As bots become more a part of our online culture, social network analysts are starting to incorporate bots as “participants” in experiments, with fascinating results that conform earlier findings of cultural evolution research.
The cover of Nature on 18 May 2017 highlights a study that demonstrates the value of “noise” in solving coordination problems in human problem-solving. In an experiment with human participants (20 unique participants at a time, repeated over 200 times) interacting with algorithmic bots online, Hirokazo Shirado and Nicholas Christakis of Yale University introduced three levels of random, bot-driven choices into three different human network configurations, for a total of nine experiment conditions. Against the bot-free human control in each case, only in one of the nine tests did bots help the humans find a solution: the condition where bots generated 10% random noise from a central network position. Also, this particular advantage was greatest when the problem was globally difficult to solve, i.e. when there were only a couple dozen possible solutions as opposed to several hundred possible solutions.
So, the insight is a small amount of noise, from centrally-positioned bots can help humans solve a simple coordination problem. This Yale study puts together several elements of cultural evolutionary theory. First, we need a balance those who copy others in the majority, and those who produce variation in the minority. Second, the network position of these variation-producers matters. Third, the difficulty of the problem affects the optimal balance of copiers and variation-producers in solving a collective problem.
In the Yale study, the noisy bots served the function of individual learners in cultural evolution theory: the variation they they introduced helped search the space of possible solutions. Searching the evolutionary landscape for an optimal solution requires an optimal balance of social learning versus random variation. While the best balance depends on the difficulty of the collective problem, usually only a small amount of random variation is best.
About a decade ago, Mike O’Brien and Alex Mesoudi introduced an online game where participants made projectile points through copying successful parts of other people's points, and occasionally invented their own ideas (variation). This study, and others like it, show that a coordination problem for a group — such as devising the best projectile point — is best solved by about 95% vs. 5% split between social and individual learners, respectively. This is pretty close to the Yale study, which found that 10% random variation was ideal (perhaps 5% variation would have performed even better, as the Yale study tested 0%, 10% and 30%).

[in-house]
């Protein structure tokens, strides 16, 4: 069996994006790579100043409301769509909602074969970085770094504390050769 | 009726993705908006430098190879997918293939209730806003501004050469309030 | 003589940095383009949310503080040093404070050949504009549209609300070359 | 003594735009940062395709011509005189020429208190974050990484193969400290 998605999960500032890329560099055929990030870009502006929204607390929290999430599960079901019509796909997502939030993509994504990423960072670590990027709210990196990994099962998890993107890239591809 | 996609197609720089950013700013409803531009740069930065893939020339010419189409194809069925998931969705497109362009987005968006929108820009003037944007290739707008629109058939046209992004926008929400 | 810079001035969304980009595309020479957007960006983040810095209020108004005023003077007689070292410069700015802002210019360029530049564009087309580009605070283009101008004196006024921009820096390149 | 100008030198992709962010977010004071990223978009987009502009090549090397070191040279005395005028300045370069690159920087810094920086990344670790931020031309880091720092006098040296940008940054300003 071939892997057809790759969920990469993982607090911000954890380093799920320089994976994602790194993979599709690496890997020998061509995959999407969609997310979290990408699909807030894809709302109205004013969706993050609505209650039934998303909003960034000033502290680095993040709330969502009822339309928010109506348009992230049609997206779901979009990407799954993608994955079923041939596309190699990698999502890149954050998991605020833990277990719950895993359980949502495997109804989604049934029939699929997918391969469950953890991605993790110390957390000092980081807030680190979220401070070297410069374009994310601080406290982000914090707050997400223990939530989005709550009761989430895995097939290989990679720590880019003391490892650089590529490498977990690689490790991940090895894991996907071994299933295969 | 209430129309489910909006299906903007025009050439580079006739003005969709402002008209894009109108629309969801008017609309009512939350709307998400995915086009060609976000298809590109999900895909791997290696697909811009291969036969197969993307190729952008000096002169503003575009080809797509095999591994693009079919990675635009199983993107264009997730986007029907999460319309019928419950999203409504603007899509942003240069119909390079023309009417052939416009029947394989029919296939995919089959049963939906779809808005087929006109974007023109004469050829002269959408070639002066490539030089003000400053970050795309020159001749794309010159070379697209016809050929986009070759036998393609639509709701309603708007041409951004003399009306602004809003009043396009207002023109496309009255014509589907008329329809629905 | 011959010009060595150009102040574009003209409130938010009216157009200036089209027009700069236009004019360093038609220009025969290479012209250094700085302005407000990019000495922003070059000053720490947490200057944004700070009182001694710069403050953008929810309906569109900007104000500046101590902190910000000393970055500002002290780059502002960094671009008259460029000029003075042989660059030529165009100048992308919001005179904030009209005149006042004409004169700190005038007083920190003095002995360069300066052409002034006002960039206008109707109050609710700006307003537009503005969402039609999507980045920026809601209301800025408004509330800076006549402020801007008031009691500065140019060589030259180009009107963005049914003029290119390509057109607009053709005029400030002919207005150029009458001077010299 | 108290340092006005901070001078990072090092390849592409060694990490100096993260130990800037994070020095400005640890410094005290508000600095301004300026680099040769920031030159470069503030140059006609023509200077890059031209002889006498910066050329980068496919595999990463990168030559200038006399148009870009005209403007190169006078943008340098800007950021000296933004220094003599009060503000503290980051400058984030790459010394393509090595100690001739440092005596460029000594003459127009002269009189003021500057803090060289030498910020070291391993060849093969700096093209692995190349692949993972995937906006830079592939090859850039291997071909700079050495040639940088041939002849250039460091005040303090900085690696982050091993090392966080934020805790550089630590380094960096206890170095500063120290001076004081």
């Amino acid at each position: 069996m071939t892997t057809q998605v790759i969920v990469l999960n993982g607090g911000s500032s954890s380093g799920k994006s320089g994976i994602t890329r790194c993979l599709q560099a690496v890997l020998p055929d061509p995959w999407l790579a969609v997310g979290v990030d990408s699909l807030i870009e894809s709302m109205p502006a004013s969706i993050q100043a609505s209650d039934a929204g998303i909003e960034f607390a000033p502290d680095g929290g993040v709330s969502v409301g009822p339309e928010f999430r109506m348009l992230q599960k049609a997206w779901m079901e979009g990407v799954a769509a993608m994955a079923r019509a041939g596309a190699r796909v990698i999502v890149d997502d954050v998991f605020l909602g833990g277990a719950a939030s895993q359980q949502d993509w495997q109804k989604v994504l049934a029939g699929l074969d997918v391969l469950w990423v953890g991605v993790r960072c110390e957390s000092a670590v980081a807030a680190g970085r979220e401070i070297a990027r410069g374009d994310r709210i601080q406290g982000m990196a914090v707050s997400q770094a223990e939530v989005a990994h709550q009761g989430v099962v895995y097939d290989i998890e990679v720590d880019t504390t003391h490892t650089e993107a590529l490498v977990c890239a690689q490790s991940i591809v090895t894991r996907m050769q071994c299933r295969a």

Also, the Yale experiment showed that the bots — variation producers - are most helpful when they are in central network locations and when the collective problem is hard to solve. The first part - network centrality, has been shown in dozens of studies of information flow on networks. In a 2015 PNAS paper, for example, Damon Centola and Andrea Baronchelli studied an online coordination game played by pairs of players who were connected within a network. In each round of the game, a random pair of connected players were asked to provide, independently, a name for an object or face. If the two names matched, the pair won points. In the next round, each played again with new a partners from their network. Players would often pick names that they could see were scoring well. The study showed that if players only played their network neighbors, then different names became locally popular in the network. If players were paired though a network-wide mixing process, however, then very often a single name would ultimately sweep across the entire population, destroying other variability. Within this homogeneously mixing population, Centola and Baronchelli discovered that “local failure accelerated global coordination” - the very same inference discovered in the Yale study. In cultural evolutionary theory, copiers can proliferate when the environment is predictable (i.e. not hard to solve), but more variation (individual learning) is needed to solve more complex problems or search “rugged” fitness landscapes.